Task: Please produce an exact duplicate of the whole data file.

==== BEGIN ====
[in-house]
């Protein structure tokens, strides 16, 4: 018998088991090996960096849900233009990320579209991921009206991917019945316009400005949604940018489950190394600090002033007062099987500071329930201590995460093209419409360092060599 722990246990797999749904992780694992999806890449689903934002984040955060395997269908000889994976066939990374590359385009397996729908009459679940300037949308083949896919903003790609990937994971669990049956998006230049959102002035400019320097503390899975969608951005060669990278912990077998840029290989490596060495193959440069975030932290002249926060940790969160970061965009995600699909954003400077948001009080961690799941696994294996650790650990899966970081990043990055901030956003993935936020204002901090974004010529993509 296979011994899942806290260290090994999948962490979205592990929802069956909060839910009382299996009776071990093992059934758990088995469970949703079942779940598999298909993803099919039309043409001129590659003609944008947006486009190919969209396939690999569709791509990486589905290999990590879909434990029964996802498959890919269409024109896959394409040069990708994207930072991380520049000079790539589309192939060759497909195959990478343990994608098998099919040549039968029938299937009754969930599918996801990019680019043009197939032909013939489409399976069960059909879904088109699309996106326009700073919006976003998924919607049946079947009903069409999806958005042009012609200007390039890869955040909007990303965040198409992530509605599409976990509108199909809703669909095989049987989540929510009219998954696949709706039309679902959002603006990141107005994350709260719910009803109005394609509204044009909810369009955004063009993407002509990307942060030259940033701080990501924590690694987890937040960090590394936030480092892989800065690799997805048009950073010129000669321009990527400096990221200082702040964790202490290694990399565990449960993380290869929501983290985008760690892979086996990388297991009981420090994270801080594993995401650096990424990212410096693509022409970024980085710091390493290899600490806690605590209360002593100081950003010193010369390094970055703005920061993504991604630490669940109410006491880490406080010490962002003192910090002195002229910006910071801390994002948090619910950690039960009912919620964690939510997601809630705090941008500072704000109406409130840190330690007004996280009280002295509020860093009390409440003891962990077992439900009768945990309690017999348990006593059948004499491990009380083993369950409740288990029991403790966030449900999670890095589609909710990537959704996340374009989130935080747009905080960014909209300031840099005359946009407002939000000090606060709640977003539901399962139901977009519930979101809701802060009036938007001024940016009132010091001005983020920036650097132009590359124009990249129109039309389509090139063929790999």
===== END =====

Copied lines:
[in-house]
């Protein structure tokens, strides 16, 4: 018998088991090996960096849900233009990320579209991921009206991917019945316009400005949604940018489950190394600090002033007062099987500071329930201590995460093209419409360092060599 722990246990797999749904992780694992999806890449689903934002984040955060395997269908000889994976066939990374590359385009397996729908009459679940300037949308083949896919903003790609990937994971669990049956998006230049959102002035400019320097503390899975969608951005060669990278912990077998840029290989490596060495193959440069975030932290002249926060940790969160970061965009995600699909954003400077948001009080961690799941696994294996650790650990899966970081990043990055901030956003993935936020204002901090974004010529993509 296979011994899942806290260290090994999948962490979205592990929802069956909060839910009382299996009776071990093992059934758990088995469970949703079942779940598999298909993803099919039309043409001129590659003609944008947006486009190919969209396939690999569709791509990486589905290999990590879909434990029964996802498959890919269409024109896959394409040069990708994207930072991380520049000079790539589309192939060759497909195959990478343990994608098998099919040549039968029938299937009754969930599918996801990019680019043009197939032909013939489409399976069960059909879904088109699309996106326009700073919006976003998924919607049946079947009903069409999806958005042009012609200007390039890869955040909007990303965040198409992530509605599409976990509108199909809703669909095989049987989540929510009219998954696949709706039309679902959002603006990141107005994350709260719910009803109005394609509204044009909810369009955004063009993407002509990307942060030259940033701080990501924590690694987890937040960090590394936030480092892989800065690799997805048009950073010129000669321009990527400096990221200082702040964790202490290694990399565990449960993380290869929501983290985008760690892979086996990388297991009981420090994270801080594993995401650096990424990212410096693509022409970024980085710091390493290899600490806690605590209360002593100081950003010193010369390094970055703005920061993504991604630490669940109410006491880490406080010490962002003192910090002195002229910006910071801390994002948090619910950690039960009912919620964690939510997601809630705090941008500072704000109406409130840190330690007004996280009280002295509020860093009390409440003891962990077992439900009768945990309690017999348990006593059948004499491990009380083993369950409740288990029991403790966030449900999670890095589609909710990537959704996340374009989130935080747009905080960014909209300031840099005359946009407002939000000090606060709640977003539901399962139901977009519930979101809701802060009036938007001024940016009132010091001005983020920036650097132009590359124009990249129109039309389509090139063929790999």